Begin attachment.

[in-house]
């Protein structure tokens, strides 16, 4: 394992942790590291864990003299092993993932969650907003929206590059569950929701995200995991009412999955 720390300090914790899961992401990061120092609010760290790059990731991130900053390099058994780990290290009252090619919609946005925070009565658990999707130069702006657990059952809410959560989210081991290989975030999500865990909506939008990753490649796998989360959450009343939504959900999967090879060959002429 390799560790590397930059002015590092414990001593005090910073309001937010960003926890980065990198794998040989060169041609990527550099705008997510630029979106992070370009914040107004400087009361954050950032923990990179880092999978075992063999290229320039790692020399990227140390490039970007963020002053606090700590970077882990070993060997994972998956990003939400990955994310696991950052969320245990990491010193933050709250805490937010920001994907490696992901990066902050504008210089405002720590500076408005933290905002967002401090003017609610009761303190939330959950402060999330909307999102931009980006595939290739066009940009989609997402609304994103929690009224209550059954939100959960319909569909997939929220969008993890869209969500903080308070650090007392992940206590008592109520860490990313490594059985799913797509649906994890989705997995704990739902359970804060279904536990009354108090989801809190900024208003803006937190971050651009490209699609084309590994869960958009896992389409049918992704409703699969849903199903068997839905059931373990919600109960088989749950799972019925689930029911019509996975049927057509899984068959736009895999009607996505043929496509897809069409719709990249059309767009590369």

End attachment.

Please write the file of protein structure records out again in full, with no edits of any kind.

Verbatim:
[in-house]
């Protein structure tokens, strides 16, 4: 394992942790590291864990003299092993993932969650907003929206590059569950929701995200995991009412999955 720390300090914790899961992401990061120092609010760290790059990731991130900053390099058994780990290290009252090619919609946005925070009565658990999707130069702006657990059952809410959560989210081991290989975030999500865990909506939008990753490649796998989360959450009343939504959900999967090879060959002429 390799560790590397930059002015590092414990001593005090910073309001937010960003926890980065990198794998040989060169041609990527550099705008997510630029979106992070370009914040107004400087009361954050950032923990990179880092999978075992063999290229320039790692020399990227140390490039970007963020002053606090700590970077882990070993060997994972998956990003939400990955994310696991950052969320245990990491010193933050709250805490937010920001994907490696992901990066902050504008210089405002720590500076408005933290905002967002401090003017609610009761303190939330959950402060999330909307999102931009980006595939290739066009940009989609997402609304994103929690009224209550059954939100959960319909569909997939929220969008993890869209969500903080308070650090007392992940206590008592109520860490990313490594059985799913797509649906994890989705997995704990739902359970804060279904536990009354108090989801809190900024208003803006937190971050651009490209699609084309590994869960958009896992389409049918992704409703699969849903199903068997839905059931373990919600109960088989749950799972019925689930029911019509996975049927057509899984068959736009895999009607996505043929496509897809069409719709990249059309767009590369």